EM@3AM: Tetanus

Authors: Christopher J. Nelson, MD (EM Resident Physician, UTSW, Dallas, TX); Elizabeth Morley, PA-C (UTSW, Dallas, TX); Prayag Mehta, MD (Assistant Professor of EM, UTSW, Dallas, TX); Joby Thoppil, MD, PhD (Assistant Professor of EM, UTSW, Dallas, TX) // Reviewed by: Alex Koyfman, MD (@EMHighAK); Brit Long, MD (@long_brit)

Welcome to EM@3AM, an emDOCs series designed to foster your working knowledge by providing an expedited review of clinical basics. We’ll keep it short, while you keep that EM brain sharp.

A 38-year-old male with a history of injection drug use presents to the emergency department (ED) with one day of progressively worsening, pressure-like chest pain radiating to his back. He appears diaphoretic and in moderate distress. He has had difficulty opening his mouth.

Triage vital signs include BP 143/98, HR 115, T 99.2, RR 20, SpO2 98% on room air. On exam, he is tachycardic, diaphoretic, and in acute distress. He endorses tenderness throughout his thoraco-lumbar spine. Neurological evaluation demonstrates increased tone in all extremities. Skin exam reveals two abscesses on his upper extremities. An MRI of the spine is unremarkable. Reexamination reveals new spasmodic neck stiffening, jaw clenching, and arching of his back.

What is the likely diagnosis?

Answer: Tetanus



  • Rarely seen in developed countries secondary to high rates of immunization
  • Mortality approaches 28% and is associated with respiratory compromise and severe autonomic instability1
  • Worldwide deaths decreasing – ~275,000 in 1997 down to 14,132 in 20112
    • Higher proportion in low resource settings2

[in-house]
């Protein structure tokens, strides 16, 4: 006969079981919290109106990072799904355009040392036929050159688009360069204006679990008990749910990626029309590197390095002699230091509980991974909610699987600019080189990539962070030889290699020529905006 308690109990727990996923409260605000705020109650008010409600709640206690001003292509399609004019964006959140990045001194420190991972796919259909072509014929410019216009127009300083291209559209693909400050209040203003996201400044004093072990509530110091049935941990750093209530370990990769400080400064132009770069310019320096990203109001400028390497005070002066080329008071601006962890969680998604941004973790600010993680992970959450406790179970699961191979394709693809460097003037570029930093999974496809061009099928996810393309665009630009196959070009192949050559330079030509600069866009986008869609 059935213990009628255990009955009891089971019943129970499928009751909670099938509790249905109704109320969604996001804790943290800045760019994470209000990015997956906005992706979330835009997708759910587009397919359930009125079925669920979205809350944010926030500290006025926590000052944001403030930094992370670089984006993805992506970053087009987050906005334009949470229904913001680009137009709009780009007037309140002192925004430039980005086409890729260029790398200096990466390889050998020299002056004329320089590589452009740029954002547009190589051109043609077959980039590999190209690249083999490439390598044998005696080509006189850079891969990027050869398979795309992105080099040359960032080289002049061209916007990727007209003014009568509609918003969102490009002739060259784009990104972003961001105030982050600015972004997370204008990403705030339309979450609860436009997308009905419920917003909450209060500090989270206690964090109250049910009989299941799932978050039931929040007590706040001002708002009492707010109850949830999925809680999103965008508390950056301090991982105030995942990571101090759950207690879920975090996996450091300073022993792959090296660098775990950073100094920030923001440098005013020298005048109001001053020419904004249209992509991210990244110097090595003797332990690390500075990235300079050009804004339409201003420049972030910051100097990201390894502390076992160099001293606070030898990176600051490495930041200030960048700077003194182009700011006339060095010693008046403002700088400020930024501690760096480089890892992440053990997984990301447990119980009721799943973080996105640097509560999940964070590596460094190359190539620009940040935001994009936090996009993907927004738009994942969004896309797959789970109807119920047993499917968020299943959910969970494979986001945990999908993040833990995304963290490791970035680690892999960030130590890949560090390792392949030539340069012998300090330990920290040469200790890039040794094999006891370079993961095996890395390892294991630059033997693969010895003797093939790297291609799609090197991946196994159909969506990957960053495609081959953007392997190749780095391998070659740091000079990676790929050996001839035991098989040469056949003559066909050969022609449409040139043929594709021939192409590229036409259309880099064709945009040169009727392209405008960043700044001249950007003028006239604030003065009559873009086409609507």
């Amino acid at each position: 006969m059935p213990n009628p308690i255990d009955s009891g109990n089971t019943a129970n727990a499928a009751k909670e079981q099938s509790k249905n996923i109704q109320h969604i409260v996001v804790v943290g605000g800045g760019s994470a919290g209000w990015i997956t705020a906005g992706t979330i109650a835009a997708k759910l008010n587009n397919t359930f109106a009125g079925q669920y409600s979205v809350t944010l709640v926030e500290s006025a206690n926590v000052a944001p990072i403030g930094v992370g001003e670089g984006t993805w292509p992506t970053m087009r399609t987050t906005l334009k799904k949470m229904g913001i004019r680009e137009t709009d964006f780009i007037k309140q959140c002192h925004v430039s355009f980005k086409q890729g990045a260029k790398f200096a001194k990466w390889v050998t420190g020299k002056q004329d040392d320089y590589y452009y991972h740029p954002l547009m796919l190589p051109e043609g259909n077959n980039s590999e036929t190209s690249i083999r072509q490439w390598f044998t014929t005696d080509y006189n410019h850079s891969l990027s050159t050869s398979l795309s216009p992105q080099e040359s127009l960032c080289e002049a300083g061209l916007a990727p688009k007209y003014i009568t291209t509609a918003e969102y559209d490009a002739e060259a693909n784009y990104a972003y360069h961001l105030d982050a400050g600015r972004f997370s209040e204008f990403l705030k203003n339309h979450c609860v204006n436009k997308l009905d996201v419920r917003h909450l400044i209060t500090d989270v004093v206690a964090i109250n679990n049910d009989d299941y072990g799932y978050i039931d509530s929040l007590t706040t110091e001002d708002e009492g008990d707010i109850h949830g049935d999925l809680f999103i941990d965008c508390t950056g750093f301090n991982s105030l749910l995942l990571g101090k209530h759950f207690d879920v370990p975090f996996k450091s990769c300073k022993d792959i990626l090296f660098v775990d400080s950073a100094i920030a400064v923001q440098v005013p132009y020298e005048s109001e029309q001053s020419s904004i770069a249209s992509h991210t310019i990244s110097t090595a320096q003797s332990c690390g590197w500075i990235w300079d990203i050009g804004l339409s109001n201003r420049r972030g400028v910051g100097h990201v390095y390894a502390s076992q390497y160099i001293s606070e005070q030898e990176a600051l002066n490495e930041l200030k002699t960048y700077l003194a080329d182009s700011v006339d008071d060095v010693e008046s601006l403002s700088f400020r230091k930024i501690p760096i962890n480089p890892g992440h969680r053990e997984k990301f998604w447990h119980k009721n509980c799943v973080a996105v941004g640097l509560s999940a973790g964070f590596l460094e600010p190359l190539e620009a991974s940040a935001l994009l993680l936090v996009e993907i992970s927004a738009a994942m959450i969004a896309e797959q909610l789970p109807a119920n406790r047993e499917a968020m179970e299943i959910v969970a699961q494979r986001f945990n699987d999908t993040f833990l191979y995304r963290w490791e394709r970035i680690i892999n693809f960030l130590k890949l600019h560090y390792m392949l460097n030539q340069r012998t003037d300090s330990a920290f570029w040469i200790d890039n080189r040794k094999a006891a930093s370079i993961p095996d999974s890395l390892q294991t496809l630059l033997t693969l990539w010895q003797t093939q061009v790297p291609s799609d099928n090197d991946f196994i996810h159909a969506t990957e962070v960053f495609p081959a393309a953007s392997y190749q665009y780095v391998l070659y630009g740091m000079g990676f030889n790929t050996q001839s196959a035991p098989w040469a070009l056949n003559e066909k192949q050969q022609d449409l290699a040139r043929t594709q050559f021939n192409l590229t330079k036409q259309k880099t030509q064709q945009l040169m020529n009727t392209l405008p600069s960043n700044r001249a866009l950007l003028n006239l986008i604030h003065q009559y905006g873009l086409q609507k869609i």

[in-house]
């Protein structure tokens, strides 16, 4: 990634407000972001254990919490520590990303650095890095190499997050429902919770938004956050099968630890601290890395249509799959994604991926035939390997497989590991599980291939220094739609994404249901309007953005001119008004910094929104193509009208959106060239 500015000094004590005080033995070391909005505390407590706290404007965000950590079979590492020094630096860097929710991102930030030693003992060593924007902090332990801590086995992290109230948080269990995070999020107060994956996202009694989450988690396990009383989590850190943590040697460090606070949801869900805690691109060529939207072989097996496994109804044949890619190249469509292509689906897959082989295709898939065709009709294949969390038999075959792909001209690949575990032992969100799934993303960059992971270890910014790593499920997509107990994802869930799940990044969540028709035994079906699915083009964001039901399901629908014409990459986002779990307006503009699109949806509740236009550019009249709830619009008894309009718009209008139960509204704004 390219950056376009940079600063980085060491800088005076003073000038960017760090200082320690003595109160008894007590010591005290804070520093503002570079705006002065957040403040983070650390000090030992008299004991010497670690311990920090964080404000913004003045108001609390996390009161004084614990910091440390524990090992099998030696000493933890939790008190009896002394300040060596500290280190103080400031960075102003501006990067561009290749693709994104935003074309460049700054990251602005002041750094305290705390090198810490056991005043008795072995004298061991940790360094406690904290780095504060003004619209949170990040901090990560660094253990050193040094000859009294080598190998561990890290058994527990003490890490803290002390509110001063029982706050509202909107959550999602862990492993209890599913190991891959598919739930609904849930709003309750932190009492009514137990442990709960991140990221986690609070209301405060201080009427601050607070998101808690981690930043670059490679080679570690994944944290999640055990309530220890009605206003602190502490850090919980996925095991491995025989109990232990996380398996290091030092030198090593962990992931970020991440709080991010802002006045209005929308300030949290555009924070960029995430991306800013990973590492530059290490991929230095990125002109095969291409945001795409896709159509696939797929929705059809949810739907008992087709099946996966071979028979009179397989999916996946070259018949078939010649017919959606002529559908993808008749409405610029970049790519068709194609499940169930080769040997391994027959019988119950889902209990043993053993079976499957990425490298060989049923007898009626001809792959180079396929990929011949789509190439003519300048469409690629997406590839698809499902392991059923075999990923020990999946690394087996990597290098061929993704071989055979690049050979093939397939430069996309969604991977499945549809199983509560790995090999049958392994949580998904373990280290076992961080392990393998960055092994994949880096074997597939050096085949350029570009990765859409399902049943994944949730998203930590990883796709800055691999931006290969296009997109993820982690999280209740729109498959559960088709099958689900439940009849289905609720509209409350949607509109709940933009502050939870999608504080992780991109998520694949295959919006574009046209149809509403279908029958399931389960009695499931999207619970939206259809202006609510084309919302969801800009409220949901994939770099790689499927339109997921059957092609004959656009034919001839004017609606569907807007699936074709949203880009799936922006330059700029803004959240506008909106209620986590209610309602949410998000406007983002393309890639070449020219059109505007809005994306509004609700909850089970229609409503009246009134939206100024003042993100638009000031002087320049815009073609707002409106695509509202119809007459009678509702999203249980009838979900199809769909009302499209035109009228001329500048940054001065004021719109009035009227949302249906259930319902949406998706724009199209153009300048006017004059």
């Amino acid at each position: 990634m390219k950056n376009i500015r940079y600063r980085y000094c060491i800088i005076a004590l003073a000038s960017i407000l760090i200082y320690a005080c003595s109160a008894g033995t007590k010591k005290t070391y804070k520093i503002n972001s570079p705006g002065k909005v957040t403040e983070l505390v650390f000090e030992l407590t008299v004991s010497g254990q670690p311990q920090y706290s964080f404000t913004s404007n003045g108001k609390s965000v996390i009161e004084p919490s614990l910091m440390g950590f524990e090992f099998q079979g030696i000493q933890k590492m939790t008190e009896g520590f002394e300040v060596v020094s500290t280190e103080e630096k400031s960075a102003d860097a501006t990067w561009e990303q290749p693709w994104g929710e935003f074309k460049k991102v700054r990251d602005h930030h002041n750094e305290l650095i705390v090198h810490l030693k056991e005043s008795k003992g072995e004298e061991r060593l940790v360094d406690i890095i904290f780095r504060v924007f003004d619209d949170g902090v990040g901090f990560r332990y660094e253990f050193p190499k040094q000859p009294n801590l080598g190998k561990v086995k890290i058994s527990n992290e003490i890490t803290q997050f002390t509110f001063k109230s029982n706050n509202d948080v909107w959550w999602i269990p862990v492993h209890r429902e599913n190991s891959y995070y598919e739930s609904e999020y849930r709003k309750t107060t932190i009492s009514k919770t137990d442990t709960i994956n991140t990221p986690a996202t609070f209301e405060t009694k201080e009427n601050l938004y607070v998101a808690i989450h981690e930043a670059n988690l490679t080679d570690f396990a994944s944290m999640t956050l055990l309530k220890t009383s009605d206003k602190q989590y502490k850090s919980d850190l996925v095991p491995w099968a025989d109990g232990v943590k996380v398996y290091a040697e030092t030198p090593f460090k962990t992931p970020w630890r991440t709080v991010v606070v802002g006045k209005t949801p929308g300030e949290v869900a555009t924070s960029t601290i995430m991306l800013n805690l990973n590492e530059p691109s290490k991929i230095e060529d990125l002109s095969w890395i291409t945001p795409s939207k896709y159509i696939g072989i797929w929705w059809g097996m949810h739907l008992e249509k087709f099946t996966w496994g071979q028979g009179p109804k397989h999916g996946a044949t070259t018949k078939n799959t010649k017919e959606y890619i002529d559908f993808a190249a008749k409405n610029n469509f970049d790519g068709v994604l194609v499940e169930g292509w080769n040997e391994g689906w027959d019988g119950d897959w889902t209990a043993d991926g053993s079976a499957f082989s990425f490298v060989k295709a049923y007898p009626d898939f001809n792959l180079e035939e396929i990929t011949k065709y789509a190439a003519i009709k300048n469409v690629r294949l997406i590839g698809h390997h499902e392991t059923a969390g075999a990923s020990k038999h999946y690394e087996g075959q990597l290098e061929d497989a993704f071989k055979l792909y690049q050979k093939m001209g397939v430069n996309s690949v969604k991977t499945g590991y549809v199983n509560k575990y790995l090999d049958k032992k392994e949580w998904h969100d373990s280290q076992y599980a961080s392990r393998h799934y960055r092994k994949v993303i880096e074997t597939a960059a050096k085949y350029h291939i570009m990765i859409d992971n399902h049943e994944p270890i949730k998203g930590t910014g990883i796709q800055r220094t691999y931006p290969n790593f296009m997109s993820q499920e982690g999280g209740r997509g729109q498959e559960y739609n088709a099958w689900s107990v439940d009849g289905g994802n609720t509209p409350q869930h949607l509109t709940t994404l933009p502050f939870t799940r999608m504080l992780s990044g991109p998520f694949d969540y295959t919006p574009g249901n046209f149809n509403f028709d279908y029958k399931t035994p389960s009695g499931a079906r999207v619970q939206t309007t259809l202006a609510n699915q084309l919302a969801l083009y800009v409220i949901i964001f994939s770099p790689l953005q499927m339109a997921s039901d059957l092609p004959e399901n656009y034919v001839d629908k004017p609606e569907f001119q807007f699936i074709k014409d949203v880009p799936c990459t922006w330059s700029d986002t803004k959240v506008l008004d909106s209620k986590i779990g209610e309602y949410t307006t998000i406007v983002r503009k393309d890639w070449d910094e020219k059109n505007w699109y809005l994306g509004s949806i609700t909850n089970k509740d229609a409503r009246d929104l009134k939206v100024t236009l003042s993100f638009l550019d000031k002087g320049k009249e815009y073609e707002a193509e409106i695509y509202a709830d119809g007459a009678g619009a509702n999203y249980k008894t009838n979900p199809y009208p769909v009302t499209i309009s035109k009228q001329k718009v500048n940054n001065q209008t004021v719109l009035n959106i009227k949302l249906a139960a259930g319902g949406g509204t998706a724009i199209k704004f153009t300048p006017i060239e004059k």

• At risk populations include injection drug users, unimmunized individuals, foreign born individuals, and the elderly3,4,5
  • Tetanus is caused by Clostridium tetani, a spore producing obligate anaerobic gram-positive rod1
    • Spores allow the bacteria to survive environmental extremes



  • Clostridium tetani produces a neurotoxin that binds GABA and glycinergic neurons1
  • The toxin blocks pre-synaptic release, leading to a loss of inhibitory action on motor and autonomic neurons1,6
  • Incubation period of 3-21 days1
    • Shorter with decreased distance between the injury site and the central nervous system1
    • Shorter incubation periods are associated with a higher chance of death1
  • Four clinical forms:1,5,7,8
    • Generalized
      • Usually begins with trismus and gradual onset of spasm of muscle groups in the trunk and extremities
    • Localized
      • Muscle rigidity near area of injury
      • May progress to generalized
    • Cephalic
      • Almost always after an apparent head wound or otitis media
      • Cranial nerve involvement (especially facial nerve), dysphagia, trismus